Late Night Poetry: April

I don’t — as you know, if you follow Late Night Poetry here at The Skinny (our motto: Sleep is IN this Spring) — I don’t post all that much truly really contemporary being-written-right-now poetry.

Partially it’s on accounta I’m out of the loop, and partially it’s because I am the sort who only reluctantly dwells in the internet age, and it sort of saddens me to see it referenced over-much.

Because, really: so much of life is trans-historical — loss, joy, triumph, collective experiences — and if only we will pay attention we can see past the how to the more important what. Or possibly, if we pause from all our posting, we might have some shot at figuring out why, while we are still around to do something with the information.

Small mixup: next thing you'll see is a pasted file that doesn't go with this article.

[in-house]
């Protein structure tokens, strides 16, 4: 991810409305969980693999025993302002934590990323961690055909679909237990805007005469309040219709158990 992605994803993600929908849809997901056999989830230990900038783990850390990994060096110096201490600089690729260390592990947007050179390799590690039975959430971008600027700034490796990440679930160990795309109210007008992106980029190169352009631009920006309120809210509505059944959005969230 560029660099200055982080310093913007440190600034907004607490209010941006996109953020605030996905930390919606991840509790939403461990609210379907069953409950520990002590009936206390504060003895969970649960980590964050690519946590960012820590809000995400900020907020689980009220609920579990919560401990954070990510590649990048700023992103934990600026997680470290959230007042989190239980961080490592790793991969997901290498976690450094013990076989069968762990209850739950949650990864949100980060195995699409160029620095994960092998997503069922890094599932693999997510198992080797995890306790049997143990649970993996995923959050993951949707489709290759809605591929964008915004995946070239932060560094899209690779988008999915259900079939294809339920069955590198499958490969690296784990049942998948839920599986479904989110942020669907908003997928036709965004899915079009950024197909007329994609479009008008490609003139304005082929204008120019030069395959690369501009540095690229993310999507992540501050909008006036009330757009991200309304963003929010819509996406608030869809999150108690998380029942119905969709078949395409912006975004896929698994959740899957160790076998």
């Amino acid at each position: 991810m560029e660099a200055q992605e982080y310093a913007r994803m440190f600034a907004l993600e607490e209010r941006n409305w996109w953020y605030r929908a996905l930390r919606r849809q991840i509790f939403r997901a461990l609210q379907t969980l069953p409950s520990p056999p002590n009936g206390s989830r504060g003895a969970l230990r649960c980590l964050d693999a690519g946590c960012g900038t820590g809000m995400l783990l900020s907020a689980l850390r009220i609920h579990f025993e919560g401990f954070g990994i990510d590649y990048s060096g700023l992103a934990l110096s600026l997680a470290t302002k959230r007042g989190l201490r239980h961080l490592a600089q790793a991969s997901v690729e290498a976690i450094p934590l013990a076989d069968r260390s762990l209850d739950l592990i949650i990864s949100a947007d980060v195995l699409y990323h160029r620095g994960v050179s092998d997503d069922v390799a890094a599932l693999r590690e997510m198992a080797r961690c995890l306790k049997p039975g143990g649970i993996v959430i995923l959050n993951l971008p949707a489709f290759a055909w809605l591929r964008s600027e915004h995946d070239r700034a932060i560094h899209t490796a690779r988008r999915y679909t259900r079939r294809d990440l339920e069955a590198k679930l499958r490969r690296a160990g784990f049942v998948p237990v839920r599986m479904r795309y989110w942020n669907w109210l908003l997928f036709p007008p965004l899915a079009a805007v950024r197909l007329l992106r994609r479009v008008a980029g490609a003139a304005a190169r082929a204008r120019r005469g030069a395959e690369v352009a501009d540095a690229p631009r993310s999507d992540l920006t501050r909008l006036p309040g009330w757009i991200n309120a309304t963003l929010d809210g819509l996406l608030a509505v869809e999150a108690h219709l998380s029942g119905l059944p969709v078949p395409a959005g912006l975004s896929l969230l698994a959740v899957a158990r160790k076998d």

But this poem just glances at it. Plus, it references a stretch of land I know very well and which is under-rated here in NYC.  So what the heck. Here she goes.


By Alicia Ostriker

The optimists among us
taking heart because it is spring
skip along
attending their meetings
signing their e-mail petitions
marching with their satiric signs
singing their we shall overcome songs
posting their pungent twitters and blogs
believing in a better world
for no good reason
I envy them
said the old woman


The seasons go round they
go round and around
said the tulip
dancing among her friends
in their brown bed in the sun
in the April breeze
under a maple canopy
that was also dancing
only with greater motions
casting greater shadows
and the grass
hardly stirring


What a concerto
of good stinks said the dog
trotting along Riverside Drive
in the early spring afternoon
sniffing this way and that
how gratifying the cellos of the river
the tubas of the traffic
the trombones
of the leafing elms with the legato
of my rivals’ piss at their feet
and the leftover meat and grease
singing along in all the wastebaskets

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